Dr. Masahiko Inami, a professor at the University of Tokyo’s Research Center for Advanced Science and Technology, recently tweeted a picture of an incredibly small, homebrewed 3D-tracked sensor module that has us reeling at the implications for ever-smaller tracked objects in VR.
Update (July 10th, 2018): Project creator George Chernyshov got in contact with Road to VR to correct some items in this article.
Despite Dr. Masahiko Inami’s claim the sensor module seen in the photo above was a “Vive tracker,” Chernyshov tells us it is “indeed not a Steam VR compatible tracker by itself, just a sensor module with an amp and filters, but when attached to an xx MHz MCU that can measure time with microsecond resolution it can “know” where it is in 3d space.”
Chernyshov and Krylova’s project is partially based off hardware developer Alexander Shtuchkin’s work, which uses a Valve SteamVR base station to positionally track and autopilot a drone.
Chernyshov tells me there are a few distinctions here that separate it from a true SteamVR basestation-compatible sensor module, although a similar SteamVR basestation-compatible unit could be of comparable size:
“[I]f it is used for VR, then it would obviously require some sort of link to the computer that renders the VR scene. However the projects it was made for do not require any VR and an MCU that knows where the sensor is in 3D space is enough. But there’s no reason why a Lighthouse-compatible (note, officially not SteamVR-compatible, though I see no reason why not) tracker can’t be of a comparable size.”
Regarding the price, Chernyshov told me this: “This device can indeed be used with the Vive Lighthouse system, but with a few extra components. The price of the components in quantities we ordered was indeed below 300 JPY. The quantities were below one hundred, but still more than DIYers normally would order.”
A special thanks goes out to Bernd Kreimeier for helping with corrections to this article. I’ve replaced the words “SteamVR tracker” with “3D-tracked sensor module” to better reflect the critical distinction listed above.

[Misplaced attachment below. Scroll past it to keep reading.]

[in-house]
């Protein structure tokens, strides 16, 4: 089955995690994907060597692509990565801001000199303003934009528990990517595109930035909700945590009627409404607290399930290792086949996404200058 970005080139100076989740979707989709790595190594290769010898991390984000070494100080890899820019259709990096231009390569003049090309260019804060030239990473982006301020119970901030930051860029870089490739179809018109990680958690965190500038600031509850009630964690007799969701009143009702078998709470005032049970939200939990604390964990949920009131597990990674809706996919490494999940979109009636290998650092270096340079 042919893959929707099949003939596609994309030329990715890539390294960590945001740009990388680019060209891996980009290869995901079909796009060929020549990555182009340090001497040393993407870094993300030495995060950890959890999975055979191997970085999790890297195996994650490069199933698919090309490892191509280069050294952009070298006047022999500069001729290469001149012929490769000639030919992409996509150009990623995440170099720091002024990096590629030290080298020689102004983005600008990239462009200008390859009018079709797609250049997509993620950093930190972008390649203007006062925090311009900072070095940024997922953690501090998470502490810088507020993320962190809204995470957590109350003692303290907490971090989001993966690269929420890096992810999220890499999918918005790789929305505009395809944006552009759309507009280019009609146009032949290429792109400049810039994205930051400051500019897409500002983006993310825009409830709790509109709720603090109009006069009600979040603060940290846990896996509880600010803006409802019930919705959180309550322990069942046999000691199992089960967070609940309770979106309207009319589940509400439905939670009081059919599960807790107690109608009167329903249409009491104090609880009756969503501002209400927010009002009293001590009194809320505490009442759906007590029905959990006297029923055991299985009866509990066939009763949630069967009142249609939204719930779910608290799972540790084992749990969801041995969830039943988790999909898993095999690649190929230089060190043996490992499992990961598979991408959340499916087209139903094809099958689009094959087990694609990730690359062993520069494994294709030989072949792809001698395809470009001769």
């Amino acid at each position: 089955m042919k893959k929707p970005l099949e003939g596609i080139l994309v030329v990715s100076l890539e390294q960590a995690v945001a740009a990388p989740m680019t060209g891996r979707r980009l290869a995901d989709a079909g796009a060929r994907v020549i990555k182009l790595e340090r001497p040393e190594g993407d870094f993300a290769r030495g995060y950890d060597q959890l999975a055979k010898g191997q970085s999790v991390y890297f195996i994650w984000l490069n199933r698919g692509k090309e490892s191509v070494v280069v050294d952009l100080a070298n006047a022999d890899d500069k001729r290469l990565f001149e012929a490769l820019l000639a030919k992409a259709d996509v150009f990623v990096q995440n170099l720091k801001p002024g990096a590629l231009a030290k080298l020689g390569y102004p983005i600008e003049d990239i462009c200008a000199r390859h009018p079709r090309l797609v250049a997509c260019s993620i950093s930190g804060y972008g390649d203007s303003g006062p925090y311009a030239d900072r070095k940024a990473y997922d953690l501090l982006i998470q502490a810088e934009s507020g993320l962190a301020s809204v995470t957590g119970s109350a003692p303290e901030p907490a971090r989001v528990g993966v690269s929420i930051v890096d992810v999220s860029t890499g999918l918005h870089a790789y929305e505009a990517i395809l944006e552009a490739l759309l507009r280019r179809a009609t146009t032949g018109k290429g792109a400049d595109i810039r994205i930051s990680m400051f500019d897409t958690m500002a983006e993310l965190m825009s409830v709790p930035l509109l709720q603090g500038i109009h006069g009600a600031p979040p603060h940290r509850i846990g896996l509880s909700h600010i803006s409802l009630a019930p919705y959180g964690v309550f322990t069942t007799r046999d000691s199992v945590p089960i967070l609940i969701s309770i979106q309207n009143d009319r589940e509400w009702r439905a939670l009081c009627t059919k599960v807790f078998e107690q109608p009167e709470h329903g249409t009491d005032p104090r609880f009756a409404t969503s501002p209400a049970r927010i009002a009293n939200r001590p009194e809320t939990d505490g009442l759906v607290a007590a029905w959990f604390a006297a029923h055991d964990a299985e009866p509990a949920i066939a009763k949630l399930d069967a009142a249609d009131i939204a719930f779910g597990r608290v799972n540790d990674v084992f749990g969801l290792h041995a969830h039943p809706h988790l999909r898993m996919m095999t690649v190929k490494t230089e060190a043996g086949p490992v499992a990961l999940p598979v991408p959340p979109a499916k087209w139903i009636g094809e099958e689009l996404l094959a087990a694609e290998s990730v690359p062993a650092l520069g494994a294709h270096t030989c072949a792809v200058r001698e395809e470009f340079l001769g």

A corrected version of the original article, which was first published June 6th, follows below:
Measuring about the size of a single AirPod earphone, Dr. Inami says the 3D-tracked sensor module only cost ¥300 in parts, or around $2.70 USD to make.
すごい、vive trackerの自作レシーバー。部品代300円だって! pic.twitter.com/teyDMbgNz5
— 稲見昌彦 Masahiko Inami (@drinami) July 3, 2018
The mini sensor module seems to lack a battery,
which would noticeably increase the size (see update above). As an engineering feat though, it shows just how small things can get when dealing with SteamVR tracking sensors—the lightweight, low power, low-cost ASIC sensors that can be used to receive lasers emitted from SteamVR tacking basestations.
Valve provides royalty free access to its sensors, and can be purchased from a number of part suppliers on their own.
SteamVR supports up to 32 sensors for a single object; as you would imagine, the higher the sensors on a single object, the greater 360 coverage you’ll have. HTC’s own Vive Tracker contains 23 sensors for 360 degree coverage. The mini 3D-tracked sensor’s three sensor nodes are likely a bare minimum for basic tracking, and we wouldn’t expect something that small to be nearly as robust as the consumer Vive Tracker mentioned above.
It’s certainly a cool way to illustrate just how little you might need to create your own mini 3D sensor with the requisite parts.
For users looking to jump into SteamVR hardware hacking, a company called Virtual Builds is offering a full SteamVR tracker kit, which includes everything you need to create your own SteamVR 2.0 tracker.